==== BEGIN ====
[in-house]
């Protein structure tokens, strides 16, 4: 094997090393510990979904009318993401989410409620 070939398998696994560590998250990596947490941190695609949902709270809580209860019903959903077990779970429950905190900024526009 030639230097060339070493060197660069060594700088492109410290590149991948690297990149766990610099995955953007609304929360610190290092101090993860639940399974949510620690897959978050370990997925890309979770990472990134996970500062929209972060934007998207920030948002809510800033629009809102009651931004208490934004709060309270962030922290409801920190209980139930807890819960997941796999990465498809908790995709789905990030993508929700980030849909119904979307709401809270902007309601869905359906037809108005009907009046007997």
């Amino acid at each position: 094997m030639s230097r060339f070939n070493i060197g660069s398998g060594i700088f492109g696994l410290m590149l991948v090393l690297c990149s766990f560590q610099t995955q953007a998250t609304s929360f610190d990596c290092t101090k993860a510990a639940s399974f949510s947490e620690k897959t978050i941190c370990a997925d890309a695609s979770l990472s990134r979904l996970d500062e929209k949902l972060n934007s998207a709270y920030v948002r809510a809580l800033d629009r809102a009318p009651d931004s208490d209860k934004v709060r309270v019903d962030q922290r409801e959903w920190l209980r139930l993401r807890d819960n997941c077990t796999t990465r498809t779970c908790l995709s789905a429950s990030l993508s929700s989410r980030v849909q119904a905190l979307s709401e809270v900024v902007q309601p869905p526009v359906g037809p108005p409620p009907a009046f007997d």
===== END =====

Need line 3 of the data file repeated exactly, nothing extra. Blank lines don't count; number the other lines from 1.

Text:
């Amino acid at each position: 094997m030639s230097r060339f070939n070493i060197g660069s398998g060594i700088f492109g696994l410290m590149l991948v090393l690297c990149s766990f560590q610099t995955q953007a998250t609304s929360f610190d990596c290092t101090k993860a510990a639940s399974f949510s947490e620690k897959t978050i941190c370990a997925d890309a695609s979770l990472s990134r979904l996970d500062e929209k949902l972060n934007s998207a709270y920030v948002r809510a809580l800033d629009r809102a009318p009651d931004s208490d209860k934004v709060r309270v019903d962030q922290r409801e959903w920190l209980r139930l993401r807890d819960n997941c077990t796999t990465r498809t779970c908790l995709s789905a429950s990030l993508s929700s989410r980030v849909q119904a905190l979307s709401e809270v900024v902007q309601p869905p526009v359906g037809p108005p409620p009907a009046f007997d």